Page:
Swifties have taken their love for pop superstar Taylor Swift to another level – literally shaking the ground beneath them with their passion.
Two o’clockconcerts at Seattle’s Lumen Field on July 22 and 23, Swift and her fans managed to make enough noise and movement to actually shake the ground beneath them for four straight hours, causing a “Swift Quake,” according to Jackie Caplan-Auerbach, a geology professor at Western Washington University.
Although the seismic event caused by the concert was not an actual earthquake, its occurrence is still the subject of great curiosity among experts and pop fans alike, Caplan-Auerbach told CBS News.
Although the “Swift Quake” has created a lot of buzz, Caplan-Auerbach said Seattle-area geologists are not unfamiliar with the concept of a crowd or stadium causing a seismic event at Lumen Field.
In 2011, during an NFL playoff game between the Seattle Seahawks and the New Orleans Saints at what was then called Qwest Field, running back Marshawn Lynch, nicknamed “Beast Mode,” broke through Saints defense to score a critical game-clinching touchdown for the Seahawks, driving the crowd wild. The crowd’s reaction was so robust that it shook the ground and was recorded on the nearby seismometer, earning the name “Beast Quake”.
Since then, researchers have been interested in the stadium, according to Caplan-Auerbach – but more in terms of football than musical concerts.
Swift’s concerts were recorded on the same seismometer and were brought to the attention of the geology professor after a user asked about their “quake factor” on a Facebook page about Pacific Northwest earthquakes moderated by Caplan-Auerbach.
“Someone wrote about it and said, ‘Hey did the Taylor Swift concert make a Beast Quake?'”
After looking back at the data recorded by the seismometer, Caplan-Auerbach determined that the concert did indeed produce a Beast Quake, but according to the professor, Swift’s concerts caused a stronger and longer shaking.
“The actual amount that the earth shook at its strongest was about twice that during what I refer to as the Beast Quake (Taylor’s Version),” she explained. “Obviously it lasted for hours as well. The original Beast Quake was a celebration of some very excited fans that lasted maybe 30 seconds.”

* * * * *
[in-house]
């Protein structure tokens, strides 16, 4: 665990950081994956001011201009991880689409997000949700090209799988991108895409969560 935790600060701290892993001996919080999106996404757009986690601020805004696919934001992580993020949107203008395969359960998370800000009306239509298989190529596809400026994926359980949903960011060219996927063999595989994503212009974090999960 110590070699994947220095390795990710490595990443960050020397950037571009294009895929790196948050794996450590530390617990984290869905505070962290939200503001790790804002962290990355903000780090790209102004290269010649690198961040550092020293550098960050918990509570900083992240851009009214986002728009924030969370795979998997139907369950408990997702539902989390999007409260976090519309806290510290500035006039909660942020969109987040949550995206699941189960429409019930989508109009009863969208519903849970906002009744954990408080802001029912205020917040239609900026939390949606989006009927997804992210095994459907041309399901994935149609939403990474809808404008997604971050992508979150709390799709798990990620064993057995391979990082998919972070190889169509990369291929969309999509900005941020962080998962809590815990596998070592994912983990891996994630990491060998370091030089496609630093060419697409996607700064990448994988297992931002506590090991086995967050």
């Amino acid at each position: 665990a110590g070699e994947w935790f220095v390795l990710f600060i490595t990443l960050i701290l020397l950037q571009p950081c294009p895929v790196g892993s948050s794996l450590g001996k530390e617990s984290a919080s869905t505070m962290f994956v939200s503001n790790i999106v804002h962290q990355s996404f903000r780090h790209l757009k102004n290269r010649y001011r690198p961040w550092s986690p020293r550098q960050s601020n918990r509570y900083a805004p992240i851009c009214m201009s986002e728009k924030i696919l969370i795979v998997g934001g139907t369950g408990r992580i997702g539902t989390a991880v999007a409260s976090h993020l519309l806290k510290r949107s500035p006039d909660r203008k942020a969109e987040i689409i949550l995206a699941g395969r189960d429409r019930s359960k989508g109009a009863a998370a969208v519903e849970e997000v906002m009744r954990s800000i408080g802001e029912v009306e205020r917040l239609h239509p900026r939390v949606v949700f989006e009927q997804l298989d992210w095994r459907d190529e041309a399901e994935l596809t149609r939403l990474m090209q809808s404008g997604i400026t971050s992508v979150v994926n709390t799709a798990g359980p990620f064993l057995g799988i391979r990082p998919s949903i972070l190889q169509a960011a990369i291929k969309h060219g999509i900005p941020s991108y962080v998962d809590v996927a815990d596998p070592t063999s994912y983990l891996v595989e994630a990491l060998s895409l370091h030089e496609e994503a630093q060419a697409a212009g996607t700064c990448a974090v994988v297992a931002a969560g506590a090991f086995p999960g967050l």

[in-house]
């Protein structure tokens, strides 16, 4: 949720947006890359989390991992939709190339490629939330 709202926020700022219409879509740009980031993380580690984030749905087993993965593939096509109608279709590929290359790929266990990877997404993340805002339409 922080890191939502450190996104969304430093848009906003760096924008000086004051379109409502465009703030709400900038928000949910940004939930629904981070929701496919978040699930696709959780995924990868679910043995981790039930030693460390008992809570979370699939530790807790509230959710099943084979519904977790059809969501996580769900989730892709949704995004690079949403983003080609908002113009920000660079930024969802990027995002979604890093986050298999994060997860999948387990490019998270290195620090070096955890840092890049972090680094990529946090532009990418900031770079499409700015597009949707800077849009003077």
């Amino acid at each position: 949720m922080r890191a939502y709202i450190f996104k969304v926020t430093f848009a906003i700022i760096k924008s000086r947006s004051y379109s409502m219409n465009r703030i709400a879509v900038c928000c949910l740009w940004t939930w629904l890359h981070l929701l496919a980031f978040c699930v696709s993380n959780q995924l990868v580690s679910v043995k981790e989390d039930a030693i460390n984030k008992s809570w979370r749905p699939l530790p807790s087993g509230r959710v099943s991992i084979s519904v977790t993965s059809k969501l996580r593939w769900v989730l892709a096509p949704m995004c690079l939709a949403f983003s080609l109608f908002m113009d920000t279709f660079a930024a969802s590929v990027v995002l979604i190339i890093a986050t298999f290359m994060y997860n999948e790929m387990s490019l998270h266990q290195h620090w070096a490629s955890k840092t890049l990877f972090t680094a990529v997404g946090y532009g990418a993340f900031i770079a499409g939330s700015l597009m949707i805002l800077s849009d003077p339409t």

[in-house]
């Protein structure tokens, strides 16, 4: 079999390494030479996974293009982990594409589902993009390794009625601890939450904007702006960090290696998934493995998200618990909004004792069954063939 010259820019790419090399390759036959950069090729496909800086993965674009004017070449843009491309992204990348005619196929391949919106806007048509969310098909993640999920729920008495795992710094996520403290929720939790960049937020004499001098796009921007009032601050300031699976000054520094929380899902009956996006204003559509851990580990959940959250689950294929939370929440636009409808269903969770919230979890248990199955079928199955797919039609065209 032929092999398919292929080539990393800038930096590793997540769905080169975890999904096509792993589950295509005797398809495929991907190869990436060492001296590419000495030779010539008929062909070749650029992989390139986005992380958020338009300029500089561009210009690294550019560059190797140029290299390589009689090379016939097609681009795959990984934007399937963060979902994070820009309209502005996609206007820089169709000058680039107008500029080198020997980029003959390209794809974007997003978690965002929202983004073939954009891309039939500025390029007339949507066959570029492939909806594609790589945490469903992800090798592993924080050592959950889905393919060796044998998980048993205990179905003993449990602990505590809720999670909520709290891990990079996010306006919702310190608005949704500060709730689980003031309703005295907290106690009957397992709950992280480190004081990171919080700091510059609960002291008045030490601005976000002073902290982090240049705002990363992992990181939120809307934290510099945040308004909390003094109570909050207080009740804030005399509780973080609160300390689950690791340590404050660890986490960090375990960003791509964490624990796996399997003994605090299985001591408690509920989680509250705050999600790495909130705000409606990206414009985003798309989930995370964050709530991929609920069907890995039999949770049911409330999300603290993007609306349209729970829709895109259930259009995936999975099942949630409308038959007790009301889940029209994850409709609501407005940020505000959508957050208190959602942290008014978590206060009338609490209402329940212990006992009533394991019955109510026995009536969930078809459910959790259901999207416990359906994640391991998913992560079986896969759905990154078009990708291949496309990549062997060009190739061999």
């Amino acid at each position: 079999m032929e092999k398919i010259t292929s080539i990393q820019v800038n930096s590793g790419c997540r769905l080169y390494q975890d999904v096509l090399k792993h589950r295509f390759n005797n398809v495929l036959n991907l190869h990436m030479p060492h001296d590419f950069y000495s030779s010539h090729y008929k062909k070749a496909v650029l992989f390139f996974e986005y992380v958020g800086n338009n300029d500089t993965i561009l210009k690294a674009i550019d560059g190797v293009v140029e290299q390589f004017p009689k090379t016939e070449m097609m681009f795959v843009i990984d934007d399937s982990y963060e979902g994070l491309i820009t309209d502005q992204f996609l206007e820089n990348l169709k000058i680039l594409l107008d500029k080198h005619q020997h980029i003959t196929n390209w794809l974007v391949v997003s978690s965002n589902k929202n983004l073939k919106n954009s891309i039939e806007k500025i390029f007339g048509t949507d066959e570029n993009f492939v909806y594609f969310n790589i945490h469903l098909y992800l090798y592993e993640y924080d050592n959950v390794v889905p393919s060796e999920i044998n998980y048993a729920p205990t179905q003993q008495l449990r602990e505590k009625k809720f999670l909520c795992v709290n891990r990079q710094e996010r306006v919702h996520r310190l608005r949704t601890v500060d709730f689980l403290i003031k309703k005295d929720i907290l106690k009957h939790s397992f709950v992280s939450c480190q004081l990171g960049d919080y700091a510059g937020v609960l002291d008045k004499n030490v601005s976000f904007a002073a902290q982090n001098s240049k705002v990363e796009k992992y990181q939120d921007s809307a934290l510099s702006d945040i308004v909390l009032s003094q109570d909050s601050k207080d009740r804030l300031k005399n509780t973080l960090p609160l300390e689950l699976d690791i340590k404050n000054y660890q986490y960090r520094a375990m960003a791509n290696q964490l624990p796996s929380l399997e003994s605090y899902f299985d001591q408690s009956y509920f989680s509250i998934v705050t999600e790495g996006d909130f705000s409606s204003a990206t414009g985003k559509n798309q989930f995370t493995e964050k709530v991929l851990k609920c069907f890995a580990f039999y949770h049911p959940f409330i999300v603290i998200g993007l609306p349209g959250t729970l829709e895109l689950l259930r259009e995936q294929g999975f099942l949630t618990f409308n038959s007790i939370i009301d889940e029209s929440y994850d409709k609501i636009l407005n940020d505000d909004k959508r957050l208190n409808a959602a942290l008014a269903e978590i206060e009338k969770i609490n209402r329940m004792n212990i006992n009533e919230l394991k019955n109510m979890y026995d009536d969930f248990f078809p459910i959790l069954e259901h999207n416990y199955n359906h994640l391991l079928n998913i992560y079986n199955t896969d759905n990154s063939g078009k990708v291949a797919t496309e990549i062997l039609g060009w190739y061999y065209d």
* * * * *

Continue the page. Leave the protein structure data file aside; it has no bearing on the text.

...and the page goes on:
Fortunately, the hours-long tremors did not have a negative impact on Earth, as the event itself was not an actual earthquake. But the occurrence could contribute to our scientific understanding of earthquakes, the geologist said.
“What it has the potential to do is help us understand better what this immediate area under the stadium — how that geology responds to shaking, how buildings vibrate, how seismic energy is propagated through that geology,” Caplan-Auerbach said. “It’s important to us because how buildings react in earthquakes often has to do with how the ground shakes.”
“The more we know about it, the better we can design buildings to be resilient in the event of an earthquake,” she added.
Although many seismic events caused by concerts or sporting events have not been investigated, it is possible that this phenomenon has occurred during similar events elsewhere – they may not have been recorded. Caplan-Auerbach said that could be because there aren’t seismometers near many arenas and stadiums, and also because scientists aren’t necessarily looking for this specific information.
What stood out most to Caplan-Auerbach throughout this study was the sudden and encouraging interest in seismology and geology.
“I was so excited about the fact that all these Swifties have reached out to me and that all these people are engaging in science because I think it’s really important to demystify the scientific process,” she said. “Anyone who can make an observation, who can collect data, who can think, ‘Wow, why does this work and how would I know?’ doing science.”
The next steps in studying the Swift Quake will involve trying to figure out what exactly caused the seismic activity – the jumping and dancing of fans, speakers, a particular song or genre of song?
Swift fans who attended the two Seattle concerts have sent videos to Caplan-Auerbach, giving her valuable insight into her research. And while she’s not quite a “Swiftie” yet, the professor says she might after listening to song after song from the concert to get to the bottom of what made the earth shake the way it did.
“I wouldn’t be surprised if I came out the rear as a Swiftie,” she said.